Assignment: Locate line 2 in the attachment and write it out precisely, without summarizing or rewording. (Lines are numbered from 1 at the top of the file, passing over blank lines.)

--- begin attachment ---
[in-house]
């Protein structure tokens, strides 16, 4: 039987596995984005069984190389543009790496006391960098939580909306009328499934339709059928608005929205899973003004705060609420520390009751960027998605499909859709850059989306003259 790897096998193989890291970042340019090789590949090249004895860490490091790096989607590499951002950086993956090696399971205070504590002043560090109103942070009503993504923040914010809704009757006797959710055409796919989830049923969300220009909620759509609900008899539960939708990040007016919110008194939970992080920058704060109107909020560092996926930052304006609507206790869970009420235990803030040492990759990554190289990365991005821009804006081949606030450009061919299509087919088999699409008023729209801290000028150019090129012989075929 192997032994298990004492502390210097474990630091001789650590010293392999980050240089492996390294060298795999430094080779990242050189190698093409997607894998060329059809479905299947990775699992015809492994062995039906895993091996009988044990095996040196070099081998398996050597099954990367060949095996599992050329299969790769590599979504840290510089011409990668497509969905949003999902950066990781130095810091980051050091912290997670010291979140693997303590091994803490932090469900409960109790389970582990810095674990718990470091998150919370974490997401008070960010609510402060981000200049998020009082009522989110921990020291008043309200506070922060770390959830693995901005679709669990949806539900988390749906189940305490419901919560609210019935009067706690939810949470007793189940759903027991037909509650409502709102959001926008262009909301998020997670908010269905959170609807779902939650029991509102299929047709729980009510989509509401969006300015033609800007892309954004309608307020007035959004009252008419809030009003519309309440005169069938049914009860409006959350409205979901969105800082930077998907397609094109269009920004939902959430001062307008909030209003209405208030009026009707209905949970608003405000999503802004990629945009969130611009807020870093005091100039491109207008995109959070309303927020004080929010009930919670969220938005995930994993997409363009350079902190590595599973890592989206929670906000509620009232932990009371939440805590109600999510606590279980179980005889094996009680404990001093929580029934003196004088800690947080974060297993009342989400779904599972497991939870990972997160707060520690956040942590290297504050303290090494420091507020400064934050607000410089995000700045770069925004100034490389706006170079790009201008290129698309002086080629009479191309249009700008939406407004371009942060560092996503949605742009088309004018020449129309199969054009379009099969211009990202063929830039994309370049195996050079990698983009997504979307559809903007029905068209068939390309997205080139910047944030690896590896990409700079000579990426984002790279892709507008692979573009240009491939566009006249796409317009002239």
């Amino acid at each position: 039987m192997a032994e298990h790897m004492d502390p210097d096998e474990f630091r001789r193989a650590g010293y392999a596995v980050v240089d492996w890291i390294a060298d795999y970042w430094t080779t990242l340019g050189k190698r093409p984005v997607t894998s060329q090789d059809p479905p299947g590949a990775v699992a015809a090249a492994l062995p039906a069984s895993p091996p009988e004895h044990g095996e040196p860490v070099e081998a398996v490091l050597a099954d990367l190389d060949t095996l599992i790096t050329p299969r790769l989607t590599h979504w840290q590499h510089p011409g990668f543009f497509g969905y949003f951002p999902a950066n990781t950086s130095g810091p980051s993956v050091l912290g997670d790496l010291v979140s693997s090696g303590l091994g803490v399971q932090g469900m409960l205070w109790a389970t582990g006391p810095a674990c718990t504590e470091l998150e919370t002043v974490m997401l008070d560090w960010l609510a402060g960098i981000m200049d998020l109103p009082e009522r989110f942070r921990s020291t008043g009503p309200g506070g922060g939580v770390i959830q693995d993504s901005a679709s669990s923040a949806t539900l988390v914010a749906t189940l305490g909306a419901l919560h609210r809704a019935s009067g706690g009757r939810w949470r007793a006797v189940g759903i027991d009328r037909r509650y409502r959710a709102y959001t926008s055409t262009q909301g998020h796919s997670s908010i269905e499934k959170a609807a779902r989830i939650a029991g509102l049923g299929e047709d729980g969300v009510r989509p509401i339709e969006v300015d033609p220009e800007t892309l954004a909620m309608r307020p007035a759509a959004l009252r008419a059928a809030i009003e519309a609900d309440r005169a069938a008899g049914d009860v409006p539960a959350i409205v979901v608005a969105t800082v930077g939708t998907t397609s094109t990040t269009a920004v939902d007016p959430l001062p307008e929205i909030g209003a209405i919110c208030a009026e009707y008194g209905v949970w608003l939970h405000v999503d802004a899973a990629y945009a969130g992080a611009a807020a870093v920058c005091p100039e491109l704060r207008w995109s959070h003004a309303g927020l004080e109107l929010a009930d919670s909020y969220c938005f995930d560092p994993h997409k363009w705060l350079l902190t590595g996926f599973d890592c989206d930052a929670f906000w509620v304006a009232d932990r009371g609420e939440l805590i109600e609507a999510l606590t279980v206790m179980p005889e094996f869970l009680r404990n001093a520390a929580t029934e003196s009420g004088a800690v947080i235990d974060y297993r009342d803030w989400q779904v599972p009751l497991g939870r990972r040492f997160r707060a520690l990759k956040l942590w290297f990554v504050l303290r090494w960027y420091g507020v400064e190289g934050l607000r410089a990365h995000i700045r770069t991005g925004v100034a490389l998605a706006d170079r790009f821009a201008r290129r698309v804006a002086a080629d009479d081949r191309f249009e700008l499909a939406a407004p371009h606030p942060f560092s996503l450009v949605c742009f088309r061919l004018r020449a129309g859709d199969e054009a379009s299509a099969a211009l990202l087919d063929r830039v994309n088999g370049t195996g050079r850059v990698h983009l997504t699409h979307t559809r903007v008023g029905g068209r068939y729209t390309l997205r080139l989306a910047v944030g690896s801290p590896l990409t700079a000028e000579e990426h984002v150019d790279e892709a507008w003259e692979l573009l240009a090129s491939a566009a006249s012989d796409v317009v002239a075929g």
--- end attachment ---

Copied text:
């Protein structure tokens, strides 16, 4: 039987596995984005069984190389543009790496006391960098939580909306009328499934339709059928608005929205899973003004705060609420520390009751960027998605499909859709850059989306003259 790897096998193989890291970042340019090789590949090249004895860490490091790096989607590499951002950086993956090696399971205070504590002043560090109103942070009503993504923040914010809704009757006797959710055409796919989830049923969300220009909620759509609900008899539960939708990040007016919110008194939970992080920058704060109107909020560092996926930052304006609507206790869970009420235990803030040492990759990554190289990365991005821009804006081949606030450009061919299509087919088999699409008023729209801290000028150019090129012989075929 192997032994298990004492502390210097474990630091001789650590010293392999980050240089492996390294060298795999430094080779990242050189190698093409997607894998060329059809479905299947990775699992015809492994062995039906895993091996009988044990095996040196070099081998398996050597099954990367060949095996599992050329299969790769590599979504840290510089011409990668497509969905949003999902950066990781130095810091980051050091912290997670010291979140693997303590091994803490932090469900409960109790389970582990810095674990718990470091998150919370974490997401008070960010609510402060981000200049998020009082009522989110921990020291008043309200506070922060770390959830693995901005679709669990949806539900988390749906189940305490419901919560609210019935009067706690939810949470007793189940759903027991037909509650409502709102959001926008262009909301998020997670908010269905959170609807779902939650029991509102299929047709729980009510989509509401969006300015033609800007892309954004309608307020007035959004009252008419809030009003519309309440005169069938049914009860409006959350409205979901969105800082930077998907397609094109269009920004939902959430001062307008909030209003209405208030009026009707209905949970608003405000999503802004990629945009969130611009807020870093005091100039491109207008995109959070309303927020004080929010009930919670969220938005995930994993997409363009350079902190590595599973890592989206929670906000509620009232932990009371939440805590109600999510606590279980179980005889094996009680404990001093929580029934003196004088800690947080974060297993009342989400779904599972497991939870990972997160707060520690956040942590290297504050303290090494420091507020400064934050607000410089995000700045770069925004100034490389706006170079790009201008290129698309002086080629009479191309249009700008939406407004371009942060560092996503949605742009088309004018020449129309199969054009379009099969211009990202063929830039994309370049195996050079990698983009997504979307559809903007029905068209068939390309997205080139910047944030690896590896990409700079000579990426984002790279892709507008692979573009240009491939566009006249796409317009002239």